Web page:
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GUNS Magazine November 2011 Digital Edition - Page 52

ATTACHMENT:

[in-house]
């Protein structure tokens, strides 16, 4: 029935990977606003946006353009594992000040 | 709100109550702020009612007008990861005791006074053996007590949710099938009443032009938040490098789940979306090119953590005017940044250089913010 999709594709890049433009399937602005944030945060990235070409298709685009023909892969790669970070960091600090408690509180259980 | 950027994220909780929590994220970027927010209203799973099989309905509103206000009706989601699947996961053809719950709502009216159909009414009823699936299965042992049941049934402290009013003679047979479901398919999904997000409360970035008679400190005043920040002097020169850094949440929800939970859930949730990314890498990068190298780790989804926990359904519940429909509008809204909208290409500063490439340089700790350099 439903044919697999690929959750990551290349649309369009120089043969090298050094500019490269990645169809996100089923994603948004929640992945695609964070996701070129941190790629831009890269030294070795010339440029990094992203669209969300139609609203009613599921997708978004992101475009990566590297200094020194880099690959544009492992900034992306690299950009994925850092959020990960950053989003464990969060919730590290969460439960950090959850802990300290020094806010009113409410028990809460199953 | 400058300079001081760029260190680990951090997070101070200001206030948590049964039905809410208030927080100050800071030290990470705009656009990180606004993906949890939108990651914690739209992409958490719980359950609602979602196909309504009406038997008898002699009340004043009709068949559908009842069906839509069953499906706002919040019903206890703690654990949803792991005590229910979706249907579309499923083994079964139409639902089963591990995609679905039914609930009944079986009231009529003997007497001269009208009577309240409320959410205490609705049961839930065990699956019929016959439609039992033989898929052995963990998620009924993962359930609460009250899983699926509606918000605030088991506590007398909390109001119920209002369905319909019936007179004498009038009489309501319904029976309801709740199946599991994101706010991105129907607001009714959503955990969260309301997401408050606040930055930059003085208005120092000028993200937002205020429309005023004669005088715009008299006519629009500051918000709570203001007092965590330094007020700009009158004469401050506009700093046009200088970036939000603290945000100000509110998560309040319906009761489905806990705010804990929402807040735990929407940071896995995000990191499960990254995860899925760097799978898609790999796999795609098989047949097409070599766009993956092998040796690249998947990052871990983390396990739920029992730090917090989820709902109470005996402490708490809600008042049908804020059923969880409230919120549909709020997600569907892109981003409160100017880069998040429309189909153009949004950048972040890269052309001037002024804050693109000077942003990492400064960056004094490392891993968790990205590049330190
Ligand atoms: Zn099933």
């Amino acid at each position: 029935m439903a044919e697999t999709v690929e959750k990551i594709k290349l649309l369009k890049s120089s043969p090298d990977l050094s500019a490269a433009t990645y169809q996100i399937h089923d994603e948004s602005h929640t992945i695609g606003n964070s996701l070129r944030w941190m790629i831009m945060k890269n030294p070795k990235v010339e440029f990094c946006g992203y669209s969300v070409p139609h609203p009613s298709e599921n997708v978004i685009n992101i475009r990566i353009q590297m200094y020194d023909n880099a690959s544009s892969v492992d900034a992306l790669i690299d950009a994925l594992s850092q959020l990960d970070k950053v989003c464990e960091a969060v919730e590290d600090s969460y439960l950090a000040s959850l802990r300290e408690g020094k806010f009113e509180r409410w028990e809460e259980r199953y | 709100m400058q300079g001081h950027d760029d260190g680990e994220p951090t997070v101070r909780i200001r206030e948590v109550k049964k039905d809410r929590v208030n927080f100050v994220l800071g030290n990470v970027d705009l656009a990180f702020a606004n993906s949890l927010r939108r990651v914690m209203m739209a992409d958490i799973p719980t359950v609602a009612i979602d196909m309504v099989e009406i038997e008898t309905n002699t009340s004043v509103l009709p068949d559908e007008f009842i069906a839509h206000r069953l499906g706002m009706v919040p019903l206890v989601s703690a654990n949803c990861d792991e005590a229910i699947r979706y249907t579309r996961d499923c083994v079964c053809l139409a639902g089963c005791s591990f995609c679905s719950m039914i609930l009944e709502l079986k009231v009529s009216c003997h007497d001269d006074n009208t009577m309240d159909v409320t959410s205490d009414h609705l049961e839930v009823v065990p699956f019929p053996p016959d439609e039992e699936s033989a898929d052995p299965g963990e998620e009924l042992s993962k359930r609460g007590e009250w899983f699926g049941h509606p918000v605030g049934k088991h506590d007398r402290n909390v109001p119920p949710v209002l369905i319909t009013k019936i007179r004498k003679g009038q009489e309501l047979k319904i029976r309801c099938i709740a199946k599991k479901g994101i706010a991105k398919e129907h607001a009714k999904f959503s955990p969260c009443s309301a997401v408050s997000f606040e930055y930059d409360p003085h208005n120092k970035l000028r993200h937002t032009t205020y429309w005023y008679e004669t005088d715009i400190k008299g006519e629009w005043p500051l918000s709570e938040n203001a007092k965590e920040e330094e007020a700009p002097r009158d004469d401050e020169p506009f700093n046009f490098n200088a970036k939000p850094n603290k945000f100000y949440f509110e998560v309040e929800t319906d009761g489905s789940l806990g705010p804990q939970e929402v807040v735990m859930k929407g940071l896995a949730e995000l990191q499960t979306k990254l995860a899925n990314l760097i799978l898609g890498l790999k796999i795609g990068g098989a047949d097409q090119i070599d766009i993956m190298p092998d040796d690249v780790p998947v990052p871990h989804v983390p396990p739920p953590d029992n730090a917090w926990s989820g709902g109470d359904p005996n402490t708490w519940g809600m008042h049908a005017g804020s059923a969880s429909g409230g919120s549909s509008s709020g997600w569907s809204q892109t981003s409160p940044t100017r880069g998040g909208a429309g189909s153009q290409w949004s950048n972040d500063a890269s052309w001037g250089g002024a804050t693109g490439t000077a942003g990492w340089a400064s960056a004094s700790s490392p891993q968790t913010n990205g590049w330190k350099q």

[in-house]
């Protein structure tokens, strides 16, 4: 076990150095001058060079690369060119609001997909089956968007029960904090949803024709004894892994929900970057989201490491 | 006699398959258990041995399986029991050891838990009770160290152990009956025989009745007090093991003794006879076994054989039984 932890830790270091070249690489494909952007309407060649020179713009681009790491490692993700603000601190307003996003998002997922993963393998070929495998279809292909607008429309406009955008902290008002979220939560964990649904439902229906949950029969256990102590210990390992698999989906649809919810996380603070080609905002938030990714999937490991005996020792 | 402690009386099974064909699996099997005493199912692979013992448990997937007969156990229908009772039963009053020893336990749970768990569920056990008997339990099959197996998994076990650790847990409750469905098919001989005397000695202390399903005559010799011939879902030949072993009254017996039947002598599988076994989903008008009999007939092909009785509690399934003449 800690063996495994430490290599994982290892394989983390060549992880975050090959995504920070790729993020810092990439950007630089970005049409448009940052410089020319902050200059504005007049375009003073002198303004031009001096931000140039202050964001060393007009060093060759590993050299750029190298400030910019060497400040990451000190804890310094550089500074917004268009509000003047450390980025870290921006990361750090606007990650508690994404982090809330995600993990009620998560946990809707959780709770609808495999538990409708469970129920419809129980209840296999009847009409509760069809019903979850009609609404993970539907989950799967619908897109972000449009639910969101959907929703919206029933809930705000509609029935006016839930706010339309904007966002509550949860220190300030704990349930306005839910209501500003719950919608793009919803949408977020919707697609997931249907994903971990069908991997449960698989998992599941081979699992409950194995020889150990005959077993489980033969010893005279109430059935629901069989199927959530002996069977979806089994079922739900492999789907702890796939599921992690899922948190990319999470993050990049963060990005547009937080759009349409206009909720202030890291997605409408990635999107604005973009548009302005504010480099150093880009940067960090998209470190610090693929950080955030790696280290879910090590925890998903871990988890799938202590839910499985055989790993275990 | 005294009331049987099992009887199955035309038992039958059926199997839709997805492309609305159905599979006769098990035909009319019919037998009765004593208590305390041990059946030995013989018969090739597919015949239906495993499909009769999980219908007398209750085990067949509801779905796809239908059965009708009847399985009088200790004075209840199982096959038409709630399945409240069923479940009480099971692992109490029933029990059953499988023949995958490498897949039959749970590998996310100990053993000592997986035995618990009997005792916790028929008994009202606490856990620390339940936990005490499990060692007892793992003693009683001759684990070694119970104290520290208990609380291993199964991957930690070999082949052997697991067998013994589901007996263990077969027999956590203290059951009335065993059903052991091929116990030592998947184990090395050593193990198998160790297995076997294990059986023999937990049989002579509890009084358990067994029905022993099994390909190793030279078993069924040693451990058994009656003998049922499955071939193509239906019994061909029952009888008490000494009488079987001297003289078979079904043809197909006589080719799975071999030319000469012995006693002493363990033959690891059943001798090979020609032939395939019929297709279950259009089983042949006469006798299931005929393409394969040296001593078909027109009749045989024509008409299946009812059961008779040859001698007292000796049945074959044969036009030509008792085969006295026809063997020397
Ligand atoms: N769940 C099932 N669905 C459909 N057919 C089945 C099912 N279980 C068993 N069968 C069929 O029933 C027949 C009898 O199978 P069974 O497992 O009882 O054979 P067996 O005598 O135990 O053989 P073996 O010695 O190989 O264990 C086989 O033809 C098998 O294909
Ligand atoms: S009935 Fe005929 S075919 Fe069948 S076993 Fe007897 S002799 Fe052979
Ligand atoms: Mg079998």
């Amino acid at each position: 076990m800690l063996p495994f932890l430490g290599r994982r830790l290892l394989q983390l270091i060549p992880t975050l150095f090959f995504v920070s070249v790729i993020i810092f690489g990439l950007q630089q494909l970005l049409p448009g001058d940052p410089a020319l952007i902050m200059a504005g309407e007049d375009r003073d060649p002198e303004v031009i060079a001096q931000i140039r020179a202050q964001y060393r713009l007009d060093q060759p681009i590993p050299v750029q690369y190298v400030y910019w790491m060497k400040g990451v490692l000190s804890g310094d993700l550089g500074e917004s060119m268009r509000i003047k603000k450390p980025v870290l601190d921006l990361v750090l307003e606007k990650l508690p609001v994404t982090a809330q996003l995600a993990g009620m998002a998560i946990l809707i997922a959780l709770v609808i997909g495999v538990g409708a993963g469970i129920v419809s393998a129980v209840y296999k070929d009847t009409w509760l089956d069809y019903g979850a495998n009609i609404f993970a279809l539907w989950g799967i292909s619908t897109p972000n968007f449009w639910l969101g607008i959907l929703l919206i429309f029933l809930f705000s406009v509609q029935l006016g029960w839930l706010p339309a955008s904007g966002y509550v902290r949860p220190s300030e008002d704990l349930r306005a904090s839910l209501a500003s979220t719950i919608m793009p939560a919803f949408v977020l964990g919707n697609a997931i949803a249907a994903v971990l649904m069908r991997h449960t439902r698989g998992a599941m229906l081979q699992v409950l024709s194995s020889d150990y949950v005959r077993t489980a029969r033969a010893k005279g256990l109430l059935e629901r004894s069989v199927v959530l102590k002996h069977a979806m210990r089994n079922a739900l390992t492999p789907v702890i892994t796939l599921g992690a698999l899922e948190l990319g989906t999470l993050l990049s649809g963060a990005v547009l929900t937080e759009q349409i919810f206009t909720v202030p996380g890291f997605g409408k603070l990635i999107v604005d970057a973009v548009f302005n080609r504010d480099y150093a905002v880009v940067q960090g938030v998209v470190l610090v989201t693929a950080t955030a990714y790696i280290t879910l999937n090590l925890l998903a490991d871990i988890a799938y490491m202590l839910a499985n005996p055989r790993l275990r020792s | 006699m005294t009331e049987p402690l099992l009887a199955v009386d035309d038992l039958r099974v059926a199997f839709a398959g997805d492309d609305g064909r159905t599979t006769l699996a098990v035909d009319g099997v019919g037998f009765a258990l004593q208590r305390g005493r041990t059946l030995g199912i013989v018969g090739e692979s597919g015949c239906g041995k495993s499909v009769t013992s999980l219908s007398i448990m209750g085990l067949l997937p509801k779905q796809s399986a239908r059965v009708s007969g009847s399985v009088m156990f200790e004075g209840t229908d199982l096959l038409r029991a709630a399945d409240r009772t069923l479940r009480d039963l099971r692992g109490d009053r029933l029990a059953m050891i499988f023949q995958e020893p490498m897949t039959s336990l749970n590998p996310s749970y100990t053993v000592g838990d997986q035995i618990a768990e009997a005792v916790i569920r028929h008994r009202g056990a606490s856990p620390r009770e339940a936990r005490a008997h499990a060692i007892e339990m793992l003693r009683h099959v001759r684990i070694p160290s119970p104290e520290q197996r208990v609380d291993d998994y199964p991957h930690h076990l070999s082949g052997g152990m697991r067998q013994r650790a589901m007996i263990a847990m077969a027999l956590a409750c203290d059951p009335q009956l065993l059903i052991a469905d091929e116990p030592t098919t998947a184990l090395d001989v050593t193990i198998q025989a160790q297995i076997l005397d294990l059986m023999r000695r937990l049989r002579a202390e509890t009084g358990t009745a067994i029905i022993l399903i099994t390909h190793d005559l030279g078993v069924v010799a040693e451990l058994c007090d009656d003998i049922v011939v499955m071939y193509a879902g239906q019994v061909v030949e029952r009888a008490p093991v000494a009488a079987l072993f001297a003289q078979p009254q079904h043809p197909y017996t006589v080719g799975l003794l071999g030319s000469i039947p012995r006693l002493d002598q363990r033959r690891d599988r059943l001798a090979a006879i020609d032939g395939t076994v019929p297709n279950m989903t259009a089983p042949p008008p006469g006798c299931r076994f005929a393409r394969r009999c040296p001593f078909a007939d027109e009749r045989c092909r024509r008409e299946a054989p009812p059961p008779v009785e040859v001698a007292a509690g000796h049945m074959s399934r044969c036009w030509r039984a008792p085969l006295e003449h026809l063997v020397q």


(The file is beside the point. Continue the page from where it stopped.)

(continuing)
M u s i n g s o f a M i n i M a l i s t h u n t e r . those lightweight binoculars, etc. You can’t do without cutting gear. I must own 50 knives, some of them custom made and some of them on the expensive side. My favorite was handcrafted by another gunwriter. Custom made folders can cost upwards of $600. SOG Over the years, I have found myself needing three cutting-type tools. The first is a lightweight folder to do almost everything you need done on even the largest animal, a tool with everything on it but the kitchen sink, and something large and light I can use to hack away at breast bones, branches, dig holes, or build a hooch. I remember well a conversation being held by some Rangers and an enthusiastic wannabe about what knife they carried. As I walked up to the crowd, the fellow stated that having been in Special Forces, I must have had some fancy hog leg critter like the Yarborough knife. “No,” I said, as I pulled the small Swiss Army knife from my pocket. “This is it!” His face reflected considerable disappointment. Most of the knives that do the job don’t cost that much. I picked three I thought would meet my needs from SOG’s catalog (see chart). The Flash II folder has two locking mechanisms to secure the blade in both the open and closed positions. The blade style is what I have found to be the most Jacob Gottfredson aving lugged packs, rifle, ammo, and other sundry gear around in the military for a few years, weighing sometimes upwards of 100 pounds, I spent two years trying to reduce that load to 65 pounds when I got out. now, in my waning years, I find even that load to be oppressive. But technology is beginning to solve my problem. h I was a backpacking hunter for more than 30 years. I remember having to design my own tent to produce shelter weighing less than 3 pounds, reshaping gear with a file to reduce weight, and learning to do with less. I have run through a myriad of backpacks trying to reduce weight while adding efficiency. In the Army I called it “running gear.” When you had to make tracks or die, you learned what you could survive on and what was fluff. But for a hunter, the situation is not quite so dire, and we do appreciate a certain modicum of comfort. As an optics writer, I evaluate and write about glass you would only carry in the vehicle vs. those that will fit in a shirt pocket. During a caribou hunt in Alaska, my companions, both Alaskans, surprised me by using very small Leica binoculars, which I call “running glass.” But small as they were, they got the job done. They also carried small, lightweight rifles and other lightweight gear. They often hunt sheep alone in high altitudes. 52 Having taken an animal, they make their way off the steep mountain slopes under loads weighing 130-plus pounds. That means their original packs, prior to taking the animal, had to be light and efficient but able to weather the Alaskan environment. The stove I carry is a Brunton Crux, and is about the weight and size of a flattened golf ball. When I fly, however, I can’t take canisters, so I must do with white gas if I can find any. My Brunton Nova stove is only slightly larger. Water is obtained by pulling it through a very lightweight filter. Remembering back to when I was knee high to a grasshopper, we just laid on our bellies and sucked the cool, clear stuff from the nearest stream. But today, much of that water is contaminated with giardia. A smart backpacker gets by with 1/5 of his body weight. For me that is 180÷5=36 pounds. That means most items must weigh just ounces, not pounds, for two weeks in the outback; meaning the lightest GPS available, the smallest effective rangefinder, Best to get in shape prior to an adventure such as this. Ed Marsters (left) and Jeff Graham were nice enough to let Jacob accompany them on an Alaskan caribou hunt. They posed with the bull Ed spotted for Jacob. Jacob doesn’t believe there was another human within a 50mile radius. What they had with them had to do the job. WWW.GUNSMAGAZINE.COM • NOVEMBER 2011